CRM Implementations – your IT department cannot do it solo

CRMWhat’s the number one mistake you can make when implementing your constituent relationship management (CRM) system for your charitable organisation, school, or university? The number one mistake is to leave it to your Information Technology (IT) department to implement it. Your IT department cannot do it solo and in a silo.

Earlier this week I wrote a blog post titled CRM loses the new car smell quickly. Is a change worth it? In the previous blog, I wrote about a five step process FundraisingForce uses to work with its clients to search for a CRM to meet their requirements. Searching for a CRM is only half the battle. Implementing it, and then maintaining it, completes the picture.

Identifying a project team made up of key users, or subject matter experts (SMEs), to implement the CRM is critical. Too many organisations rely on the IT department to implement the new solution “because it is technology focused”. Sure, involve the IT team on the steering committee and use them when technical tasks arise. But, leave the actual implementation of business processes and business delivery up to your project team/SMEs.

To have your IT department implement the CRM spells D-I-S-A-S-T-E-R. Here is why:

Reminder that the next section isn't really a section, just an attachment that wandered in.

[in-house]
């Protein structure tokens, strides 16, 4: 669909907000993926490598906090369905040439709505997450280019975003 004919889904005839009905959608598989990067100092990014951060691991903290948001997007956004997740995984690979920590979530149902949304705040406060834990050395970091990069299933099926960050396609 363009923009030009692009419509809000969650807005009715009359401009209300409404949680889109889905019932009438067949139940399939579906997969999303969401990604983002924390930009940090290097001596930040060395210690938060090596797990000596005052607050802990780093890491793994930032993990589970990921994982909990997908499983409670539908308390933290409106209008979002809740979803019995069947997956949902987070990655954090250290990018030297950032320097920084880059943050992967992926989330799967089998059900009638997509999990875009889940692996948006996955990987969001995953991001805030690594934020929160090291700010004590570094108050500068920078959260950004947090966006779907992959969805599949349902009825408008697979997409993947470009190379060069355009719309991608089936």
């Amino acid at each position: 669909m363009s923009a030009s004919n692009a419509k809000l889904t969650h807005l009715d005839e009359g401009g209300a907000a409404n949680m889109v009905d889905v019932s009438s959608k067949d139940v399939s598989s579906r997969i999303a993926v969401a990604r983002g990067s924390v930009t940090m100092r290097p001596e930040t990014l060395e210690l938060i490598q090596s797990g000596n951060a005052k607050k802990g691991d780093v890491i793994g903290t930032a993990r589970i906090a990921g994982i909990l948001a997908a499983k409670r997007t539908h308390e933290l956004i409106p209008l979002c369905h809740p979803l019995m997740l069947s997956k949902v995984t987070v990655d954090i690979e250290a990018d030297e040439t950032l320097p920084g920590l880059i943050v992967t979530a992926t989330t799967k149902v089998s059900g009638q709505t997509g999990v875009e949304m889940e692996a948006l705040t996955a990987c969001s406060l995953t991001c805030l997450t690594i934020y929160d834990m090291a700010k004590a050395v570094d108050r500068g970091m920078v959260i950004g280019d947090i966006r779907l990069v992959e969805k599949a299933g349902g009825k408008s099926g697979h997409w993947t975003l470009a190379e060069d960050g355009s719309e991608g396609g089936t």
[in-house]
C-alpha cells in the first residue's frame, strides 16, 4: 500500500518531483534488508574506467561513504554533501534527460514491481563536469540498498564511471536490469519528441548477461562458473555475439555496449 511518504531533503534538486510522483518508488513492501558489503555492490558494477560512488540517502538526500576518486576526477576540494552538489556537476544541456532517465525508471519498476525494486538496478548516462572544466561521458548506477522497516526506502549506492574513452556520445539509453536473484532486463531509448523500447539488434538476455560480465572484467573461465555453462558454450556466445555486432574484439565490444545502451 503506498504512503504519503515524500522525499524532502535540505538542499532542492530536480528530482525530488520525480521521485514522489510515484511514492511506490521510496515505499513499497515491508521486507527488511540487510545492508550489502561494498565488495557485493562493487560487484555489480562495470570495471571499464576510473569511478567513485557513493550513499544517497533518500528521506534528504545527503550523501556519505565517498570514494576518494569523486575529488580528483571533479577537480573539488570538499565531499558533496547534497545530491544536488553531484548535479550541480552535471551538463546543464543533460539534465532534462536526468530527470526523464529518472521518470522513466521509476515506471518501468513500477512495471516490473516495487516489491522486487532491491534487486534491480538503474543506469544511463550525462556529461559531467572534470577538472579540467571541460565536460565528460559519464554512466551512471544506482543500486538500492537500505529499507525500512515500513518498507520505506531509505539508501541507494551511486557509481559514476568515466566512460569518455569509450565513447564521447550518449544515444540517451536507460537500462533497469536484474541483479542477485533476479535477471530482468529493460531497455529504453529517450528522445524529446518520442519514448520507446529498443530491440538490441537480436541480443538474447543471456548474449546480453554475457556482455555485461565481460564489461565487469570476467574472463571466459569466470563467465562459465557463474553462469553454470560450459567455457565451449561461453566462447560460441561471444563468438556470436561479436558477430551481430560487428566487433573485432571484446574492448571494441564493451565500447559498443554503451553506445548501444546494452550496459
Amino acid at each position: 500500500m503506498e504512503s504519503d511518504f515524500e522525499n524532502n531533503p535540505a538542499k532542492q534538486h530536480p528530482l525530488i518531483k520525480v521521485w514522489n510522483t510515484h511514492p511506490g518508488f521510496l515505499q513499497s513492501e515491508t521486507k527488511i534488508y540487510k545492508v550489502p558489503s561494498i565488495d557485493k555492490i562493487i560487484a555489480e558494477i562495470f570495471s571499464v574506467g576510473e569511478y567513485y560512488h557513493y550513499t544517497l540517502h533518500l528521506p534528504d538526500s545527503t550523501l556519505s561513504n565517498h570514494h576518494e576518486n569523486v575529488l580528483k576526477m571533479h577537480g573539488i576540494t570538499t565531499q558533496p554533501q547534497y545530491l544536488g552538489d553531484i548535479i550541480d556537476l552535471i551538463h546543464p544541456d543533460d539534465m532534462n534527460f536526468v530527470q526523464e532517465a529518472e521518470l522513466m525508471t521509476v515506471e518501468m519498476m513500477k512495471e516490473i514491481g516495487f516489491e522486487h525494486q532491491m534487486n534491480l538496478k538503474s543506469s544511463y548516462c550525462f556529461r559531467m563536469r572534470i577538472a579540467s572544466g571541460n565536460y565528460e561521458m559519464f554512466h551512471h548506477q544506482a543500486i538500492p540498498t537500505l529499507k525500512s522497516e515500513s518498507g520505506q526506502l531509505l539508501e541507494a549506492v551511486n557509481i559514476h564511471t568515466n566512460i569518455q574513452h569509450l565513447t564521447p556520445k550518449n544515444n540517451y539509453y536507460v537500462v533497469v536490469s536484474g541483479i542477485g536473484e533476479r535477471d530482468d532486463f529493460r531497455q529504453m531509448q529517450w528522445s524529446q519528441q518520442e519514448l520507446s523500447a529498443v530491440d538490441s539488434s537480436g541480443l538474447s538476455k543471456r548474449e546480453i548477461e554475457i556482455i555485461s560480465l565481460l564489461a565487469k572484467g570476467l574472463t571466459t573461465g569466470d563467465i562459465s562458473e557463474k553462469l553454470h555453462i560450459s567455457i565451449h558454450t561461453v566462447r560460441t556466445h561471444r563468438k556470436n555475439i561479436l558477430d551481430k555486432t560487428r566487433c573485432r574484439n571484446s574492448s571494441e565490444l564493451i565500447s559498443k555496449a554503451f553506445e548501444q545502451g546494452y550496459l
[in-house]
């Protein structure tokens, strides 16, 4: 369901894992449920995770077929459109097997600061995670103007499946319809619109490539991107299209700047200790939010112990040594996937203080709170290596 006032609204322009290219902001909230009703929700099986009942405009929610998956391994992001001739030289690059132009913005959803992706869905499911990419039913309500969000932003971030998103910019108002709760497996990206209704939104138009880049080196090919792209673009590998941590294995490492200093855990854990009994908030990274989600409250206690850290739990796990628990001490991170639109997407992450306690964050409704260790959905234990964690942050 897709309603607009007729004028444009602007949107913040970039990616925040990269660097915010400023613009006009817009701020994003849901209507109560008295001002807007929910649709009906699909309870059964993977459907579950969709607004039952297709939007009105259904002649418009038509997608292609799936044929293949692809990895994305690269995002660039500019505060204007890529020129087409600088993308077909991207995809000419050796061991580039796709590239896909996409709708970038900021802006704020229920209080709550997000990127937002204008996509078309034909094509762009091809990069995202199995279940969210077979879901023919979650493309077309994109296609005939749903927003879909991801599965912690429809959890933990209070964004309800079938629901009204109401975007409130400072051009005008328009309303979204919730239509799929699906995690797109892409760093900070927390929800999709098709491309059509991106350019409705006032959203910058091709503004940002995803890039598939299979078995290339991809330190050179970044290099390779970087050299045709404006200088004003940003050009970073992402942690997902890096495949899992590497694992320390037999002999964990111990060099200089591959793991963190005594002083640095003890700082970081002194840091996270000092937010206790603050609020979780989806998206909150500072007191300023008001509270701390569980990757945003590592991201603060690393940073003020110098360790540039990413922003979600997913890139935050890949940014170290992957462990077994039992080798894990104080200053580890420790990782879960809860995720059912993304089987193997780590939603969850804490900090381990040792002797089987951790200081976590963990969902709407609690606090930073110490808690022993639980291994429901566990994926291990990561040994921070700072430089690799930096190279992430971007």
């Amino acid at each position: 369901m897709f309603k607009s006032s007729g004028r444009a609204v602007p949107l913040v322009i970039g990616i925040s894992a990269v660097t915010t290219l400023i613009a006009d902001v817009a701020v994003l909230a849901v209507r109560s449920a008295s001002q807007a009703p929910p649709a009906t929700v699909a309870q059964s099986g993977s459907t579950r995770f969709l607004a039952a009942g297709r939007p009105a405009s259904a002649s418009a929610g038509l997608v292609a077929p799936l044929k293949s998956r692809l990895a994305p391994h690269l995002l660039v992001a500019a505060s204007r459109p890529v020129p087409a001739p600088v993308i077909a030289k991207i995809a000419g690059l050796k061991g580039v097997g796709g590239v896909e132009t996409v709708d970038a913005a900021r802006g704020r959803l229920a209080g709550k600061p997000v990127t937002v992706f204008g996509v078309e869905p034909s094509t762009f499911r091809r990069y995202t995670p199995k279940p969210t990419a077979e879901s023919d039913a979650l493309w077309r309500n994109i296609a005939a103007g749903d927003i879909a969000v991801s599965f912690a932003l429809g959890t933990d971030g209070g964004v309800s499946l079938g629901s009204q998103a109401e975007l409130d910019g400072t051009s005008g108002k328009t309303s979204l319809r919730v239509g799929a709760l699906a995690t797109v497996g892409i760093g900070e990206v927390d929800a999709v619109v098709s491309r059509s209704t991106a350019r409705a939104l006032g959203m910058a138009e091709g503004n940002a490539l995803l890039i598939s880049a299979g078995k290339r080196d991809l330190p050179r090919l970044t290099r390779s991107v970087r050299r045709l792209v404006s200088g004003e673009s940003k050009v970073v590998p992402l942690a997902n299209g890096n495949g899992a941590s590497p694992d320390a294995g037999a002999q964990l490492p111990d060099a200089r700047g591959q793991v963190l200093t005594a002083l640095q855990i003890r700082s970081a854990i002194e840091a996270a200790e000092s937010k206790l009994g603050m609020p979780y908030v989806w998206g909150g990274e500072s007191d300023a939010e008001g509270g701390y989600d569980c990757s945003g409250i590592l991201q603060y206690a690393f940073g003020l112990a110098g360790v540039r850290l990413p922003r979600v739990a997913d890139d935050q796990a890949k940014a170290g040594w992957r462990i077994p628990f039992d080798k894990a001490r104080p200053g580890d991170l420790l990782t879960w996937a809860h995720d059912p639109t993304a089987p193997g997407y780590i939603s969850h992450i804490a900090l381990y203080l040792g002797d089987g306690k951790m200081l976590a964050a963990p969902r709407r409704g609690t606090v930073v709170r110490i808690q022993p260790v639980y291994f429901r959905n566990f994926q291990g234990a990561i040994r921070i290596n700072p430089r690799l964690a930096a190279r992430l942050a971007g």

• Your business owners/SMEs understand the finite detail of their business processes. IT teams are good at the back-end technology and infrastructure. Use the IT team for what it is good at and let your business owners drive the implementation and the change required.
    • You would not put a chef in charge of your brain surgery, so why would you expect an IT team to be able to implement business processes in the front end of a solution?
  • SMEs and staff in your departments will be the day-to-day users of the solution. Maintaining ownership of the implementation of the solution with these business owners is critical. To have IT own the CRM simply does not make sense.
  •  Core change management principles suggest change efforts must include plans for identifying leaders throughout the company and pushing responsibility for design and implementation down, so that change “cascades” through the organisation. IT transformation projects, such as the implementation of a new CRM, requires people across the organisation to lead and to get their teams to participate.
  • Involving SMEs broadens the talent on the solution implementation team rather than have the focus of the project simply on the technology.
  • If you want your CRM to be accepted, utilised, and proven to be the right investment, you need user adoption. The way to commence user adoption is to involve your SMEs and core users in the implementation.

Your CRM project will be one of the single largest investments of your organisation. Engage the right talent at the right levels and remember your IT department cannot implement the CRM in a silo.